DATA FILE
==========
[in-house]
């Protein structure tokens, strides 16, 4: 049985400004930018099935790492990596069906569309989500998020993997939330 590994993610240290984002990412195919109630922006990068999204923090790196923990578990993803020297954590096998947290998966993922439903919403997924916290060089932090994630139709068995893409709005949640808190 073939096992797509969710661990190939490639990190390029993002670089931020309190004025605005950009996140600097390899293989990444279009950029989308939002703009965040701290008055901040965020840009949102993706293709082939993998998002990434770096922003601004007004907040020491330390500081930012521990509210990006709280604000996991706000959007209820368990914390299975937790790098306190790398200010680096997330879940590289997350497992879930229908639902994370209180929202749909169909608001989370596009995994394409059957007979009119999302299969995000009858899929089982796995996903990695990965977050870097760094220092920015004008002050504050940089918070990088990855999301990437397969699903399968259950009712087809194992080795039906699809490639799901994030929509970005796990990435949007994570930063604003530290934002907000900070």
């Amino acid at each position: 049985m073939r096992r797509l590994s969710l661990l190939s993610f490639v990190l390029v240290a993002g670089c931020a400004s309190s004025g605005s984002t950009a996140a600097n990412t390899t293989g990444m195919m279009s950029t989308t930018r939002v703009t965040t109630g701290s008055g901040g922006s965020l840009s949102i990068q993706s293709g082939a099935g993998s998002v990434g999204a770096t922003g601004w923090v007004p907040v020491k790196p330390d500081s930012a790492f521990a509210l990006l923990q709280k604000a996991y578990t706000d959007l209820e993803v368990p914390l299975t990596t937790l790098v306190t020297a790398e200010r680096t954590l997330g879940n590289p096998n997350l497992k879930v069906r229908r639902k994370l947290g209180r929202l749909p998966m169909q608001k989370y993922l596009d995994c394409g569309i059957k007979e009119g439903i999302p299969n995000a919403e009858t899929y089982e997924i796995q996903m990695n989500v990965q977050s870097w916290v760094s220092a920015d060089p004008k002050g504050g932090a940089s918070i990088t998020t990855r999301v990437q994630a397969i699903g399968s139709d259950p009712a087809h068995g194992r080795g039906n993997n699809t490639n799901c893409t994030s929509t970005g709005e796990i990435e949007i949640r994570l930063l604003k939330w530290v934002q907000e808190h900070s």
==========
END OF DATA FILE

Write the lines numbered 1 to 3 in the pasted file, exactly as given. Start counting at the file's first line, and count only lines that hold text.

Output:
[in-house]
């Protein structure tokens, strides 16, 4: 049985400004930018099935790492990596069906569309989500998020993997939330 590994993610240290984002990412195919109630922006990068999204923090790196923990578990993803020297954590096998947290998966993922439903919403997924916290060089932090994630139709068995893409709005949640808190 073939096992797509969710661990190939490639990190390029993002670089931020309190004025605005950009996140600097390899293989990444279009950029989308939002703009965040701290008055901040965020840009949102993706293709082939993998998002990434770096922003601004007004907040020491330390500081930012521990509210990006709280604000996991706000959007209820368990914390299975937790790098306190790398200010680096997330879940590289997350497992879930229908639902994370209180929202749909169909608001989370596009995994394409059957007979009119999302299969995000009858899929089982796995996903990695990965977050870097760094220092920015004008002050504050940089918070990088990855999301990437397969699903399968259950009712087809194992080795039906699809490639799901994030929509970005796990990435949007994570930063604003530290934002907000900070």
């Amino acid at each position: 049985m073939r096992r797509l590994s969710l661990l190939s993610f490639v990190l390029v240290a993002g670089c931020a400004s309190s004025g605005s984002t950009a996140a600097n990412t390899t293989g990444m195919m279009s950029t989308t930018r939002v703009t965040t109630g701290s008055g901040g922006s965020l840009s949102i990068q993706s293709g082939a099935g993998s998002v990434g999204a770096t922003g601004w923090v007004p907040v020491k790196p330390d500081s930012a790492f521990a509210l990006l923990q709280k604000a996991y578990t706000d959007l209820e993803v368990p914390l299975t990596t937790l790098v306190t020297a790398e200010r680096t954590l997330g879940n590289p096998n997350l497992k879930v069906r229908r639902k994370l947290g209180r929202l749909p998966m169909q608001k989370y993922l596009d995994c394409g569309i059957k007979e009119g439903i999302p299969n995000a919403e009858t899929y089982e997924i796995q996903m990695n989500v990965q977050s870097w916290v760094s220092a920015d060089p004008k002050g504050g932090a940089s918070i990088t998020t990855r999301v990437q994630a397969i699903g399968s139709d259950p009712a087809h068995g194992r080795g039906n993997n699809t490639n799901c893409t994030s929509t970005g709005e796990i990435e949007i949640r994570l930063l604003k939330w530290v934002q907000e808190h900070s």